People who trade options do so for several reasons: to target downside protection, to potentially enhance income from stocks they own, or to seek temporary directional exposure, to name a few. But one common element shared by all option traders is risk exposure.
Consider options dividend risk. If investors trade options on stocks that pay cash dividends, they need to understand how dividends affect options prices, options exercise and assignment, and other factors in the life cycle of an option.
To make a long story short: Failure to understand dividend risk could derail a trader's strategy and cost them money.
How do cash dividends work?
Dividends, stock splits, mergers, acquisitions, and spin-offs are examples of corporate actions—things done by a company that may require adjustments to the number of outstanding shares or the share price in order to keep the inherent value of each share consistent before and after the change.
Depending on the specifics of the corporate action, certain options contract terms and obligations, such as the strike price, multiplier, and the terms of the deliverable, could be altered.
With dividends, the stock price typically undergoes a single adjustment by the amount of the dividend. The stock price drops by the amount of the dividend on the ex-dividend date.1 Remember, the ex-dividend date is the day before the record date. If investors want to receive a stock's dividend, they have to buy shares of stock before the ex-dividend date. The record date is the date the company determines who are shareholders who receive dividends. (The ex-dividend date is before the record date to allow transactions of the trade to settle before the record date.)
For example, suppose a stock trading for $50 per share declares a $0.50 dividend. On the ex-dividend date, the price adjusts to $49.50 ($50 minus the $0.50 dividend) for each share as of the record date. And that's it—no changes to the listed options strike prices or contract terms.
From a shareholder standpoint, it would appear to be an even swap—$50 in stock versus $49.50 in stock plus $0.50 in cash—but call and put options prices must account for the decline in the stock value and the markets adjust accordingly.
It's important to note this adjustment to options prices isn't a sudden, unexpected change right after the ex-dividend date. Option traders anticipate dividends in the weeks and months leading up to the ex-dividend date, so options prices adjust ahead of time.
Put options generally become more expensive because the price drops by the amount of the dividend (all else being equal). Call options become cheaper because of the anticipated drop in the price of the stock leading up to the ex-dividend date.
In general, options prices ahead of a dividend payment generally reflect expected values after the dividend. But that assumes everyone who holds an in-the-money (ITM) option understands the dynamics of early exercise and assignment, and will exercise at the optimal time.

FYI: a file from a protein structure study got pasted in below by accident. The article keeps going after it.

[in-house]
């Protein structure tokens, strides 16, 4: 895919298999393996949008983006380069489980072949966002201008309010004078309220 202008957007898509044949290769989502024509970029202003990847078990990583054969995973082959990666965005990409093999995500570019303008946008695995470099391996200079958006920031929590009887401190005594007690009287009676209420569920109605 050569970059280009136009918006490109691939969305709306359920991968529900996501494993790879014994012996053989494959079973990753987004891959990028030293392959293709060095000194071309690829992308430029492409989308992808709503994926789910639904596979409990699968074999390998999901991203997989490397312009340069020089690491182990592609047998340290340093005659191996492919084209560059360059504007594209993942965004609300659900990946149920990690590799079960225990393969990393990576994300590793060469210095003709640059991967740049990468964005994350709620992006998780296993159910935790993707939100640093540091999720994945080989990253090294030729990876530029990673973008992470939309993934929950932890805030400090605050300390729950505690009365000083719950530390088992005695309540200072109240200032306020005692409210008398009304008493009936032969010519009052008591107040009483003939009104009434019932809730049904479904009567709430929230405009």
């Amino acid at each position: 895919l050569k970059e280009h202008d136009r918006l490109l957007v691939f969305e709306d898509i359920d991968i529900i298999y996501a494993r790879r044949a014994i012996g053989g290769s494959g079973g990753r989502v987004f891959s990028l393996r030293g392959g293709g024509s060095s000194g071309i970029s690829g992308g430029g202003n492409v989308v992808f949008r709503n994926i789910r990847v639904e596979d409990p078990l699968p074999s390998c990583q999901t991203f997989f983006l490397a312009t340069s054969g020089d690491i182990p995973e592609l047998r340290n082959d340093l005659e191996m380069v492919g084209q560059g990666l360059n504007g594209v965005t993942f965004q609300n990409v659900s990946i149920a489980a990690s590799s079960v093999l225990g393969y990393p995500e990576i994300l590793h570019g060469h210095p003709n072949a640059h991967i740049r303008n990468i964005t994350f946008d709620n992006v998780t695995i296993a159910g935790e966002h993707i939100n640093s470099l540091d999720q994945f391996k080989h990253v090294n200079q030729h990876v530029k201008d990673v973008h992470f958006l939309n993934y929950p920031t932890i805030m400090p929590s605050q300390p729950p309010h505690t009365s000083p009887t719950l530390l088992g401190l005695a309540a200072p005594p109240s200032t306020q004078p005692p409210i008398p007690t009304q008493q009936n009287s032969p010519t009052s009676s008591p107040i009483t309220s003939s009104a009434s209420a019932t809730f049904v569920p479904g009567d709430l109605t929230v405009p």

Options pricing with dividends
Let's take a step back.
Theoretical options values are derived from options pricing model formulas, such as Black-Scholes or Bjerksund-Stensland. These formulas use variables such as the underlying stock price, exercise price, time to expiration, interest rate, dividend yield, and volatility to calculate the fair value of an options contract.
Traditionally, long call options involving a cash dividend would commonly (but not exclusively) be exercised on the day before the stock's ex-dividend date. That's because if an investor buys the stock on or after the ex-dividend date, the investor does not receive the dividend. So, an investor must own the stock before the ex-dividend date. Whomever owns the stock as of the ex-dividend date receives the cash dividend, so owners of call options might choose to exercise certain ITM options early to capture the cash dividend.
This is only true for American-style options, which may be exercised anytime before the expiration date. In contrast, European-style options can only be exercised on the expiration date.
Exercising a long call option before ex-dividend
Suppose XYZ is trading at $50, a trader is long the 40-strike call option that expires in one week, and XYZ is expected to pay a $0.50 dividend tomorrow.
The call option is deep ITM and should have an intrinsic value of $10 (stock price minus strike price) and a delta of or near 100. (Remember the multiplier—one standard options contract is deliverable into 100 shares of the underlying stock). So, the options contract has a similar price risk characteristic as 100 shares of stock.
Once the stock goes ex-dividend, the $50 becomes $49.50, and the owner of record gets the $0.50 dividend. With the stock at $49.50, the intrinsic value of the call option is reduced by that same $0.50. Of course, owning a call option doesn't entitle the holder to the dividend.
In other words, the $0.50 loss from the lower stock price is offset by the $0.50 dividend, so the option trader might consider exercising the option (and becoming the owner of the stock) rather than holding it—not because of any additional profit per se, but because they can avoid a $0.50 reduction on the call if they were to hold it through the ex-dividend period. Remember, this doesn't account for any contract fess or transaction costs, which could increase the loss amount.